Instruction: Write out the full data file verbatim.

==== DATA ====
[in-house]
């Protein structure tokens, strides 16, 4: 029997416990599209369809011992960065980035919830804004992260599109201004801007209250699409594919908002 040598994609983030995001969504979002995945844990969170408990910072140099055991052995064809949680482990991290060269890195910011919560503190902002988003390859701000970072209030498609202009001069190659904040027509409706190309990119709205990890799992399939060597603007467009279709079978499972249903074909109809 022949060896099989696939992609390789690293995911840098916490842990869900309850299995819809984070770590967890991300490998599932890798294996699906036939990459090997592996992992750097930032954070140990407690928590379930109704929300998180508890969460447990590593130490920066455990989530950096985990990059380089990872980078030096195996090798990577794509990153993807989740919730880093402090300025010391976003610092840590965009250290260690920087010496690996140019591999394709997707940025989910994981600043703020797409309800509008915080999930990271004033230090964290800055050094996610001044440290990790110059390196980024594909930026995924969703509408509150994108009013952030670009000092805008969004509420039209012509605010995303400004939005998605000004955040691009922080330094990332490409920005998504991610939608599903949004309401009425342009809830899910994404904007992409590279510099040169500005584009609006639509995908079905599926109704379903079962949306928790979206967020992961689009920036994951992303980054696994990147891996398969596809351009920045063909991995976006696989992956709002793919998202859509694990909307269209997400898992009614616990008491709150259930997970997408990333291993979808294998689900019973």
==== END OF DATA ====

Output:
[in-house]
């Protein structure tokens, strides 16, 4: 029997416990599209369809011992960065980035919830804004992260599109201004801007209250699409594919908002 040598994609983030995001969504979002995945844990969170408990910072140099055991052995064809949680482990991290060269890195910011919560503190902002988003390859701000970072209030498609202009001069190659904040027509409706190309990119709205990890799992399939060597603007467009279709079978499972249903074909109809 022949060896099989696939992609390789690293995911840098916490842990869900309850299995819809984070770590967890991300490998599932890798294996699906036939990459090997592996992992750097930032954070140990407690928590379930109704929300998180508890969460447990590593130490920066455990989530950096985990990059380089990872980078030096195996090798990577794509990153993807989740919730880093402090300025010391976003610092840590965009250290260690920087010496690996140019591999394709997707940025989910994981600043703020797409309800509008915080999930990271004033230090964290800055050094996610001044440290990790110059390196980024594909930026995924969703509408509150994108009013952030670009000092805008969004509420039209012509605010995303400004939005998605000004955040691009922080330094990332490409920005998504991610939608599903949004309401009425342009809830899910994404904007992409590279510099040169500005584009609006639509995908079905599926109704379903079962949306928790979206967020992961689009920036994951992303980054696994990147891996398969596809351009920045063909991995976006696989992956709002793919998202859509694990909307269209997400898992009614616990008491709150259930997970997408990333291993979808294998689900019973």